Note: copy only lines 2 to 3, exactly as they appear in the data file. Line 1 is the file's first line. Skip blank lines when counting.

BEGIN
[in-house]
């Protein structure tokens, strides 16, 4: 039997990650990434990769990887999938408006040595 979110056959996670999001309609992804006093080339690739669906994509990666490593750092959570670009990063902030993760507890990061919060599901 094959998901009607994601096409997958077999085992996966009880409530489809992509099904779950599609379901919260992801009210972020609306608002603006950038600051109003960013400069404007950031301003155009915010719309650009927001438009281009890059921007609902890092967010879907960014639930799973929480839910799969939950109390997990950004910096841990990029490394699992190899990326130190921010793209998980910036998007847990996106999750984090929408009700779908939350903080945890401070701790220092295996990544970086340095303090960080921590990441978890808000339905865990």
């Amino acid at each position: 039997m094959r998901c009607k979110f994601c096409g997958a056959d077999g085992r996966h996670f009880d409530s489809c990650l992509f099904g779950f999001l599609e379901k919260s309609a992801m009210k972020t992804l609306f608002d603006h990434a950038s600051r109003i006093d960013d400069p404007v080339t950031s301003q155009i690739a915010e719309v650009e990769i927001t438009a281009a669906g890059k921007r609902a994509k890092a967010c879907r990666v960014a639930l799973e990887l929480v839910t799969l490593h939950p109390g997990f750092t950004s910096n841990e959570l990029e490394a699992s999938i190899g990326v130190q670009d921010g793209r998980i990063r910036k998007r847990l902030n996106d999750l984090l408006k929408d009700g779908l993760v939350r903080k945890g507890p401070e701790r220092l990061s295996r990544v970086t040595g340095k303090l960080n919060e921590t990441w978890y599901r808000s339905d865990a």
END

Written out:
């Protein structure tokens, strides 16, 4: 039997990650990434990769990887999938408006040595 979110056959996670999001309609992804006093080339690739669906994509990666490593750092959570670009990063902030993760507890990061919060599901 094959998901009607994601096409997958077999085992996966009880409530489809992509099904779950599609379901919260992801009210972020609306608002603006950038600051109003960013400069404007950031301003155009915010719309650009927001438009281009890059921007609902890092967010879907960014639930799973929480839910799969939950109390997990950004910096841990990029490394699992190899990326130190921010793209998980910036998007847990996106999750984090929408009700779908939350903080945890401070701790220092295996990544970086340095303090960080921590990441978890808000339905865990």
């Amino acid at each position: 039997m094959r998901c009607k979110f994601c096409g997958a056959d077999g085992r996966h996670f009880d409530s489809c990650l992509f099904g779950f999001l599609e379901k919260s309609a992801m009210k972020t992804l609306f608002d603006h990434a950038s600051r109003i006093d960013d400069p404007v080339t950031s301003q155009i690739a915010e719309v650009e990769i927001t438009a281009a669906g890059k921007r609902a994509k890092a967010c879907r990666v960014a639930l799973e990887l929480v839910t799969l490593h939950p109390g997990f750092t950004s910096n841990e959570l990029e490394a699992s999938i190899g990326v130190q670009d921010g793209r998980i990063r910036k998007r847990l902030n996106d999750l984090l408006k929408d009700g779908l993760v939350r903080k945890g507890p401070e701790r220092l990061s295996r990544v970086t040595g340095k303090l960080n919060e921590t990441w978890y599901r808000s339905d865990a």